Use the Bootstrap LESS source code.
Using static CSS is the number one mistake people make when using Bootstrap. Tim says he had the unfortunate job of trying to extend on top of Bootstrap and finally recommended that his client “get rid of the whole thing”. I understand this sentiment. If I did not understand Bootstrap and was told to extend on top of static CSS generated from the framework, I would probably do the same. It is easy to understand what is going on where if you use the LESS source and not static CSS.The Bootstrap team encourages this mistake. They actively encourage users to download the entire framework as static CSS on their home page. To be fair, they also have a link to download the LESS source but I recommend cloning the source from the GitHub repository instead. This way you can easily retrieve and experiment with updates in your own projects.
The Bootstrap development team further exacerbates the issue by providing a “customize and download” form. This form encourages you to generate custom, static CSS. It presents you with options to customize the compiled CSS. On this page, you will see all of the modules available within Bootstrap and you can select any that you want in your project. You will also see the variables available for customization within Bootstrap. There are fields to customize each value. Although the result is still static CSS, these options provide you with the opportunity to counter the assertion that all Bootstrap sites look alike. If you study this page, you can learn a great deal about how to use Bootstrap effectively.
Tim recommends using the full framework with default styling for personal or internal projects. I agree but with the caveat that you use the LESS source to generate your CSS. While a site may begin life as a personal or internal project, these things can grow beyond their initial intentions. Starting with the LESS source keeps your options open with little overhead in taking the site live.
Bootstrap is a LESS project. Use LESS with Bootstrap. There is no advantage to using SASS. The SASS port exists to appease Rails snobs that think the team has some special insight into your application’s requirements when choosing their defaults. The Rails team chooses reasonable defaults, but there is no reason you should stick with them all and I don’t know anyone who does. The use of SASS is no different than any other default that you may replace if your needs benefit from that choice.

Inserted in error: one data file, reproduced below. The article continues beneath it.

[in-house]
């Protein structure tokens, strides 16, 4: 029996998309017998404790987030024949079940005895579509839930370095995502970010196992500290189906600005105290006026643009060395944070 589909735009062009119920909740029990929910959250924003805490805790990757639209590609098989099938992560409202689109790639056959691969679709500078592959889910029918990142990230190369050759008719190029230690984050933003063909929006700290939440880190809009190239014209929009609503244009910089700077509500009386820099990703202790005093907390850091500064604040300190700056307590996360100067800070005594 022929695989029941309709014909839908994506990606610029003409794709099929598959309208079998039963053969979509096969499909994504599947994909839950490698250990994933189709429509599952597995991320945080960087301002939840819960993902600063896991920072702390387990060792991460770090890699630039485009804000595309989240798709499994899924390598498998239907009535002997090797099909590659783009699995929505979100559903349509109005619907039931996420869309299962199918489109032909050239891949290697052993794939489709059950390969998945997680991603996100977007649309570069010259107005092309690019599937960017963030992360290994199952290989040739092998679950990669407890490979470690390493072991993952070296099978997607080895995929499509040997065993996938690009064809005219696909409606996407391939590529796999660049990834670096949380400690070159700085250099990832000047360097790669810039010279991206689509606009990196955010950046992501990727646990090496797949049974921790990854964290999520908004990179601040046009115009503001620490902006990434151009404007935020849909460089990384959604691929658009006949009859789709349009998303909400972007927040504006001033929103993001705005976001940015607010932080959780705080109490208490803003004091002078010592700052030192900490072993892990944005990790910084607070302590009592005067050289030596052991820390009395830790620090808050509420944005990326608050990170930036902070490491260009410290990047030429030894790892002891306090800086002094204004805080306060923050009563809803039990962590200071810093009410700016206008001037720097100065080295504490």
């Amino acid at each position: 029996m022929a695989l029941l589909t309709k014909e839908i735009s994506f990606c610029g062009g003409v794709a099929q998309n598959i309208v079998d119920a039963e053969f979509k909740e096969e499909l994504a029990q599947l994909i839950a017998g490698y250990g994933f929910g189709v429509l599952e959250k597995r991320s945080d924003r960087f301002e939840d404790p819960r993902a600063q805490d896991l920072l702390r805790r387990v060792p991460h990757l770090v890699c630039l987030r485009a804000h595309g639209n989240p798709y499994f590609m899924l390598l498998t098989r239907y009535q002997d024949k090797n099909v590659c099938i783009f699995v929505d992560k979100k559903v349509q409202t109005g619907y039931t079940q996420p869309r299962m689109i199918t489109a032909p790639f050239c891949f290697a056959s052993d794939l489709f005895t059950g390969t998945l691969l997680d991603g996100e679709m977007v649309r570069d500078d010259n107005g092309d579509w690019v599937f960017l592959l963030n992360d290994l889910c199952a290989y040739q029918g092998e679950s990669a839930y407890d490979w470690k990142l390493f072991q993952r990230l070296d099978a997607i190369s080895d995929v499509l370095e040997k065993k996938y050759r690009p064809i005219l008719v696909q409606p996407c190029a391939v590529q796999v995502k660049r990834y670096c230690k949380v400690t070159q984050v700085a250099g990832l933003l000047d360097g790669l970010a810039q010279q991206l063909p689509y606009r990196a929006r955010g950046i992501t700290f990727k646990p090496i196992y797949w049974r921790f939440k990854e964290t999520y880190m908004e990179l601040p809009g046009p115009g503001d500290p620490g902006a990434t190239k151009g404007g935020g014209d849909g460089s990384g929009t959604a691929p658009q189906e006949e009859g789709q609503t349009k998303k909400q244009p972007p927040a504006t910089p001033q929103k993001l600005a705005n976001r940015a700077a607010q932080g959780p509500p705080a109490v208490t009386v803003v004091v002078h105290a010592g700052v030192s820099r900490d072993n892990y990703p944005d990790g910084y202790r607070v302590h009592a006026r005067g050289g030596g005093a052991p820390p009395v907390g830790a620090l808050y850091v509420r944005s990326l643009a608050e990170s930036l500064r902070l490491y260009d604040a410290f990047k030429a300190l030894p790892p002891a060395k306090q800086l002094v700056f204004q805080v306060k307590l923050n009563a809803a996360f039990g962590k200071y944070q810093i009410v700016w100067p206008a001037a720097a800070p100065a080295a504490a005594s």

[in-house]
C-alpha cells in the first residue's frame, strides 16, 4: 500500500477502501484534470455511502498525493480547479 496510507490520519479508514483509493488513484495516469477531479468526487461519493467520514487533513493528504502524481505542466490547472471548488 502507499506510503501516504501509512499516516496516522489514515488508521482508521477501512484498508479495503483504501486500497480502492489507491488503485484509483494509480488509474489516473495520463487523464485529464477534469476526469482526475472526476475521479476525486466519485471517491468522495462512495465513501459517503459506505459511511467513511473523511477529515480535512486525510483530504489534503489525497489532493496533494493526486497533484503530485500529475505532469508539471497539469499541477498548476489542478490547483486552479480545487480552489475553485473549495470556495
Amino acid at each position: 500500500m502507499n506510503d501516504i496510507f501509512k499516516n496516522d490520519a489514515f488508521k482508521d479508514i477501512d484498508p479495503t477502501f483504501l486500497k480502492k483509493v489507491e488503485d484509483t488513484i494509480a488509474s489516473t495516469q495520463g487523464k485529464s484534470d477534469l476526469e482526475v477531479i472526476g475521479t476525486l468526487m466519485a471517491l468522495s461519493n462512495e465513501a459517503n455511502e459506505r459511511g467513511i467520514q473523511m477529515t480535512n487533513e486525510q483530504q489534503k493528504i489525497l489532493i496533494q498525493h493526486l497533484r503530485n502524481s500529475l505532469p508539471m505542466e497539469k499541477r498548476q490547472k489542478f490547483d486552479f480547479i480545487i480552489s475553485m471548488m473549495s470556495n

Read all of the documentation.
Become familiar with the elements of Bootstrap you choose to use in your site. This is not only true for Bootstrap. You should do this for any framework or library you select for your project.Tim identified the need to read a lot of documentation as a shortcoming of Bootstrap. Why is documentation a shortcoming? Thorough documentation is an asset. The Bootstrap documentation is well organized. It is easy to find the section relevant to your questions.
Study the Bootstrap source.
The bootstrap LESS source is very well organized and easy to read. It is organized into modules of increasing granularity. This is one reason it’s written in LESS. Notice how bootstrap.less simply includes each of the component files. You can follow the includes to see what modules make up each Bootstrap feature. There is no requirement that you include bootstrap.less in your project. You can include only the modules that are suitable for your needs in an a la carte manner. Bootstrap is imminently extensible and customizable.
Avoid looking like a “Bootstrap site”.
A common complaint against Bootstrap is that all Bootstrap sites look alike. It isn’t difficult to make bootstrap distinctive and follow a custom design. On client applications, I include the bootstrap LESS libraries, then my own overrides. I usually grab the LESS from a Bootswatch that approximates the site design, then I begin tweaking from there to meet the designer’s specifications. This allows me to start with overrides from a consistent layout and tweak it to my needs. This pattern has served me and my clients well.